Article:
Kurtz SM, Silverman JD. The Calgary-Cambridge Referenced Observation Guides: an aid to defining the curriculum and organizing the teaching in communication training programmes. Med Educ. 1996;30:83–9.PubMedCrossRefGoogle Scholar
  27. 27.
    Cote L, Belanger N, Blais J. The patient-centered interview and the way it is taught. What do family physicians who have recently received their degree think? Can Fam Physician. 2002;48:1800–5.PubMedGoogle Scholar
  28. 28.
    Lipkin M Jr., Quill TE, Napodano RJ. The medical interview: a core curriculum for residencies in internal medicine. Ann Intern Med. 1984;100:277–84.PubMedGoogle Scholar
  29. 29.
    Platt FW, Gaspar DL, Coulehan JL, et al. “Tell me about yourself”: The patient-centered interview. Ann Intern Med. 2001;134:1079–85.PubMedGoogle Scholar
  30. 30.
    Fiscella K, Meldrum S, Franks P, et al. Patient trust: is it related to patient-centered behavior of primary care physicians? Med Care. 2004;42:1049–55.PubMedCrossRefGoogle Scholar
  31. 31.
    Teutsch C. Patient-doctor communication. Med Clin North Am. 2003;87:1115–45.PubMedCrossRefGoogle Scholar
  32. 32.
    Deckard G, Meterko M, Field D. Physician burnout: an examination of personal, professional, and organizational relationships. Med Care. 1994;32:745–54.PubMedCrossRefGoogle Scholar
  33. 33.
    Kao A, Green D, Davis N, Koplan J, Cleary P. Patients’ trust in their physicians: effects of choice, continuity, and payment method. J Gen Intern Med. 1998;13:681–6.PubMedCrossRefGoogle Scholar
  34. 34.
    Kao A, Green D, Zaslavsky A, Koplan J, Cleary P. The relationship between method ofphysician payment and patient trust. JAMA. 1998;280:323–9.CrossRefGoogle Scholar
  35. 35.
    Safran D, Kosinski M, Tarlov A. The Primary Care Assessment Survey: test of data quality and measurement performance. Med Care. 1998;36:728–39.PubMedCrossRefGoogle Scholar
  36. 36.
    Braddock CH III, Micek MA, Fryer-Edwards K, Levinson W. Factors that predict better informed consent. J Clin Ethics. 2002;13:344–52.PubMedGoogle Scholar
  37. 37.
    Stewart M, Brown JB, Donner A, et al. The impact of patient-centered care on outcomes. J Fam Pract. 2000;49:796–804.PubMedGoogle Scholar
  38. 38.
    Beauchamp TL, Childress JF. Principles of Biomedical Ethics. 5th ed. New York, NY: Oxford University Press; 2001.Google Scholar
  39. 39.
    Marvel MK, Epstein RM, Flowers K, Beckman HB. Soliciting the patient’s agenda: have we improved? JAMA. 1999;281:283–7.PubMedCrossRefGoogle Scholar
  40. 40.
    American College of Physicians Ethics manual. Fourth edition. Ann Intern Med. 1998;128:576–94.Google Scholar
  41. 41.
    Morreim EH. From advocacy to tenacity: finding the limits. J Am Geriatr Soc. 1995;43:1170–2.PubMedGoogle Scholar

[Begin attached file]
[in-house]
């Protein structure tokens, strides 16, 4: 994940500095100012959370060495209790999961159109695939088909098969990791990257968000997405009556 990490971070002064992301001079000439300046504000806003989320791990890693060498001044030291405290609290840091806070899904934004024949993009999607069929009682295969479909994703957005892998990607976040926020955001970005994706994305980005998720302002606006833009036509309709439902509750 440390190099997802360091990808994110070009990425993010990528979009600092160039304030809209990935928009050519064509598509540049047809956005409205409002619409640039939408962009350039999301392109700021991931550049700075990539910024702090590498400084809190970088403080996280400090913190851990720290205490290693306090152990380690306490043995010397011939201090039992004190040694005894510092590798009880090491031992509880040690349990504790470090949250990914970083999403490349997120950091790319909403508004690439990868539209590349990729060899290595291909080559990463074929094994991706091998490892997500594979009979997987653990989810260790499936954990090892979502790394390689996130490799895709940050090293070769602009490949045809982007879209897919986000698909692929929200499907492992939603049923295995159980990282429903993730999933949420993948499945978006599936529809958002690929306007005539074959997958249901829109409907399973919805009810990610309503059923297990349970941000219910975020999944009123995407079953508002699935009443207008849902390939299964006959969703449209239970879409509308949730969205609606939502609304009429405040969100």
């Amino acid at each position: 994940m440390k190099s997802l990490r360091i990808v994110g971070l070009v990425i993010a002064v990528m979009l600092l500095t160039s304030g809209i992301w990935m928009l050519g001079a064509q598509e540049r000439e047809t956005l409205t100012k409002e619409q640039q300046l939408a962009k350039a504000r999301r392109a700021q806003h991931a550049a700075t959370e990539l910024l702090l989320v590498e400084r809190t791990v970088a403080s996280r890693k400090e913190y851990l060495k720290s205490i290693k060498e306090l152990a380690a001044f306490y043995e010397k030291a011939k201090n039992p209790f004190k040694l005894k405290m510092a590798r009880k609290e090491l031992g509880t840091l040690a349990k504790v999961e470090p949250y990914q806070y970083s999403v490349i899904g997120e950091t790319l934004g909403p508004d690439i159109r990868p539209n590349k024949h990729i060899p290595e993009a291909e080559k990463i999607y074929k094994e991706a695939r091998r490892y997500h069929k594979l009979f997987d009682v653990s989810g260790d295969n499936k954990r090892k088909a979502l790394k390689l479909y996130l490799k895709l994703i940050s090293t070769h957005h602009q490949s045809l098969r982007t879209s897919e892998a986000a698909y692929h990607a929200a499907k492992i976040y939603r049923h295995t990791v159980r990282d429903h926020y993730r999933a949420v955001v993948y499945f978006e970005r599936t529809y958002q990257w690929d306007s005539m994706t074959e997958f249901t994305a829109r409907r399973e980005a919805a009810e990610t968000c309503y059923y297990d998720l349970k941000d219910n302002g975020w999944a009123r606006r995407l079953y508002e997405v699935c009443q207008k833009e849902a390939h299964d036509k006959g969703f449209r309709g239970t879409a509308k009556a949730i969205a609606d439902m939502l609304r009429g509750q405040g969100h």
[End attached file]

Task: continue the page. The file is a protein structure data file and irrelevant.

42. 42.
    Daniels N. Just Health Care. Cambridge: Cambridge University Press; 1985.Google Scholar
  43. 43.
    Buller MK, Buller DB. Physicians’ communication style and patient satisfaction. J Health Soc Behav. 1987;28:375–88.PubMedCrossRefGoogle Scholar
  44. 44.
    Like R, Zyzanski SJ. Patient satisfaction with the clinical encounter: social psychological determinants. Soc Sci Med. 1987;24:351–7.PubMedCrossRefGoogle Scholar
  45. 45.
    Robbins JA, Bertakis KD, Helms LJ, Azari R, Callahan EJ, Creten DA. The influence of physician practice behaviors on patient satisfaction. Fam Med. 1993;25:17–20.PubMedGoogle Scholar
  46. 46.
    Giron M, Manjon-Arce P, Puerto-Barber J. Clinical interview skills and identification of emotional disorders in primary care. Am J Psychol. 1998;155:530–5.Google Scholar
  47. 47.
    Hemenway D, Killen A, Cashman S, Parks C, Bicknell W. Physicians’ responses to financial incentives: evidence from a for-profit ambulatory care center. N Engl J Med. 1990;322:1059–63.PubMedCrossRefGoogle Scholar
  48. 48.
    Radecki S, Kane R, Solomon D, Mendenhall R, Beck J. Do physicians spend less time with older patients? J Am Geriatr Soc. 1988;36:713–8.PubMedGoogle Scholar
  49. 49.
    Stiles W, Putnam S, Wolf M, James S. Interaction exchange structure and patient satisfaction with medical interviews. Med Care. 1979;17:667–81.PubMedCrossRefGoogle Scholar
  50. 50.
    Kass-Bartelmes BL, Hughes R. Advance care planning: preferences for care at the end of life. J Pain Palliat Care Pharmacother. 2004;18:87–109.PubMedGoogle Scholar
  51. 51.
    Lang F, Quill T. Making decisions with families at the end of life. Am Fam Physician. 2004;70:719–23.PubMedGoogle Scholar
  52. 52.
    Forjuoh SN, Averitt WM, Cauthen DB, Couchman GR, Symm B, Mitchell M. Open-access appointment scheduling in family practice: comparison of a demand prediction grid with actual appointments. J Am Board Fam Pract. 2001;14:259–65.PubMedGoogle Scholar
  53. 53.
    Institute for Healthcare Improvement. Idealized Design of Clinical Office Practices. Boston, MA: Institute for Healthcare Improvement; 2000.Google Scholar
  54. 54.
    O’Hare CD, Corlett J. The outcomes of open-access scheduling. Fam Pract Manage. 2004;11:35–8.Google Scholar
  55. 55.
    Scott JC, Conner DA, Venohr I, et al. Effectiveness of a group outpatient visit model for chronically ill older health maintenance organization members: a 2-year randomized trial of the cooperative health care clinic. J Am Geriatr Soc. 2004;2:1463–70.CrossRefGoogle Scholar

Copyright information

© Society of General Internal Medicine 2005

Authors and Affiliations

  1. 1.Department of MedicineStanford University School of MedicineStanfordUSA
  2. 2.American College of PhysiciansPhiladelphiaUSA
  3. 3.Division of General Internal MedicineStanford University School of MedicineStanford

Personalised recommendations